We agree with the Eighth Circuit that any exemption not also available to railroads violates the statute, with the possible qualification that a de minimis level of exemption available only to other taxpayers may not state a claim under section 306(1)(d). Such a qualification may be implied by analogy to section 306(2)(c) which prohibits the district court from granting relief under section (1)(a) unless the ratio of assessed value to true market value exceeds by 5% the ratio for all other commercial and industrial property — a provision the Supreme Court has read as embodying Congress's desire to avoid the litigation of de minimis disparate impact claims. See Burlington N. R.R. Co. v. Oklahoma Tax Comm'n, 481 U.S. 454, 464, 107 S.Ct. 1855, 1861, 95 L.Ed.2d 404 (1987).

We do not decide in this case, however, whether such a de minimis limitation to the statute's apparently absolute prohibition of tax discrimination against railroads is to be implied. Under the calculation most generous to DOR, the exemption given to non-railroad property not available to railroads is far from de minimis.

The parties disagree as to whether real as well as personal property should be included in calculating the extent of the exemption of non-railroad property; whether standing timber should be part of the comparison class, or should be completely ignored because it is subject to a severance tax at harvest and is simply not subject to ad valorem taxation; and whether non-railroad property that is persistently undervalued and underreported should be treated as exempt.

Assuming all of these disputes are resolved in DOR's favor, 100% of Carlines' property is subject to Oregon's ad valorem tax, while 25% of non-railroad real and personal property is exempt from that tax. The Carlines pay a substantial amount annually in ad valorem tax they would not pay if their property was also exempt. We have no doubt this level of discrimination far exceeds any possible de minimis exception and thus violates the statute.

VI [50] Remedy

DOR argues the Carlines are only entitled to an exemption for the percentage of their property corresponding to the percentage of all non-railroad property that is exempt. In support of its argument, DOR relies solely on our decisions in ACF Indus. v. State of Arizona, 714 F.2d 93, 94-95 (9th Cir. 1983) and State of Arizona v. Atchison, Topeka, and Santa Fe R.R., 656 F.2d 398, 404 (9th Cir. 1981). The decisions in these cases provide no support for DOR's argument. In both cases we were concerned only with what constituted the proper comparison to make out a substantive discrimination claim under section 306(1)(a). In ACF Indus., the Carlines' challenge failed so the court never faced the issue of an appropriate remedy. Similarly, in Atchison, Topeka and Santa Fe R.R., since Arizona sought only a declaratory judgment, the question of other remedies did not arise.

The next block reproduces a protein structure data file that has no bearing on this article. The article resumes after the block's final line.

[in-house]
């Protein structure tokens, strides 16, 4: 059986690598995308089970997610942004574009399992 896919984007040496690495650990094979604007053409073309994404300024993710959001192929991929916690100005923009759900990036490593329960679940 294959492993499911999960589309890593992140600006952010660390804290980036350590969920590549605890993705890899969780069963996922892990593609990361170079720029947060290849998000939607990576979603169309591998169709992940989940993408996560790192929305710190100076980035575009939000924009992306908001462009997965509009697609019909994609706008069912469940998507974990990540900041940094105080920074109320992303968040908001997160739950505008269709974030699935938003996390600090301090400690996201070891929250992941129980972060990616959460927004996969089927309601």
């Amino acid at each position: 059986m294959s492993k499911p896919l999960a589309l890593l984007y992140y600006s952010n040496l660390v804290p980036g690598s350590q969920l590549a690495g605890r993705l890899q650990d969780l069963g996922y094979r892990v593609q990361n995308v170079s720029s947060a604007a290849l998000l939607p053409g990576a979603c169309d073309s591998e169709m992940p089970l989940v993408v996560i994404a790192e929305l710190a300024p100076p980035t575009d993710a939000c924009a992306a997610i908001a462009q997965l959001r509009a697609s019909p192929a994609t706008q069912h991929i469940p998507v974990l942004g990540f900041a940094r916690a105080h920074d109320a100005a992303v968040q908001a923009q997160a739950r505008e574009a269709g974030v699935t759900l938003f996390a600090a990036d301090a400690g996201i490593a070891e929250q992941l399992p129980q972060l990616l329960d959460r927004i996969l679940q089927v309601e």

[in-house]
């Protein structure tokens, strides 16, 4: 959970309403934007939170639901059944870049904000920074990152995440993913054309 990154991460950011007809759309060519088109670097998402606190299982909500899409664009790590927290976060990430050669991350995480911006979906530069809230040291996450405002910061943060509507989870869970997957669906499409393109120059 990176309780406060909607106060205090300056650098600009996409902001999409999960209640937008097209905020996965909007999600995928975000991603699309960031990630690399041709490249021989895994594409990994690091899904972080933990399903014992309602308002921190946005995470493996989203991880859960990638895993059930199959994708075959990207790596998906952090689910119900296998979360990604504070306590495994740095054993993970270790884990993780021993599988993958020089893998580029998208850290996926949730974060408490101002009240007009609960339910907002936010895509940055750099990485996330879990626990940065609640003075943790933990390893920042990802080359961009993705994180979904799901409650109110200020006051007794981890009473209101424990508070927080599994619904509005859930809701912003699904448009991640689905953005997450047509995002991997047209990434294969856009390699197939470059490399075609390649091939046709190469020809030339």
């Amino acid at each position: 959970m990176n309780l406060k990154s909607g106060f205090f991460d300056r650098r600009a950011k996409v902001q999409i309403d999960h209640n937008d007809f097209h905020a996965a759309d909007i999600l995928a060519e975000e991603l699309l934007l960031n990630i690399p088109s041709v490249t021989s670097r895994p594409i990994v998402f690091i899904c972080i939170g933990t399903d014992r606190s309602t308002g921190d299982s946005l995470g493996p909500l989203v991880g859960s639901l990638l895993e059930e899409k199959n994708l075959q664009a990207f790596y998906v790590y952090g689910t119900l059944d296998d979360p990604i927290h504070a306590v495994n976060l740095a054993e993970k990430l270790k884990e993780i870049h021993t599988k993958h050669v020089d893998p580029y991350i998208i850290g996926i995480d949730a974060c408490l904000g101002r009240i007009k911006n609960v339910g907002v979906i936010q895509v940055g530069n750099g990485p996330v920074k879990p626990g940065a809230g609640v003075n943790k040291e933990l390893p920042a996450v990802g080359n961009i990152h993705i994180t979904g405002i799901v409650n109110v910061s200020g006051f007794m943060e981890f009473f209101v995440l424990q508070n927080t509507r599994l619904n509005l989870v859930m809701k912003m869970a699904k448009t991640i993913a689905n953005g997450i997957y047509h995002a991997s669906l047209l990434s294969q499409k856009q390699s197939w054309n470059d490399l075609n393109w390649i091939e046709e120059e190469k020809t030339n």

Carlines argues DOR should be enjoined from taxing any of its property under the present statute, relying on Leuenberger, 885 F.2d at 418, in which the court held that railroads subject to a discriminatory tax were entitled to the same total exemption preferred property owners enjoyed. We agree. The fact that there may be taxpayers other than railroads who are not exempt and must still pay the tax is irrelevant. These taxpayers are not protected by section 306(1)(d). We remand to the district court to enjoin DOR's collection of the ad valorem tax on the Carlines' property.


Personal and Real Property (in billions of dollars) Assuming Standing Timber is "Exempt"


Total Real and Personal Property
$39.2 Taxed Property Personal Property Locally Appraised $3.6 Non-Railroad Utility $1.2

Real Property
Non-Railroad Utility $4.8 Locally Assessed $8.3 ______


Exempt Property
Business Inventories $6.8 Farm Machinery Equipment $1.4 Motor Vehicles $1.5 ______


Percentage of Non-Railroad Property that is Exempt from Taxation
24.7% ===========================================================================

[*] Because we assume, as the DOR argues, that undervaluation and underreporting are not discriminatory under section 306, those figures are excluded from the calculation.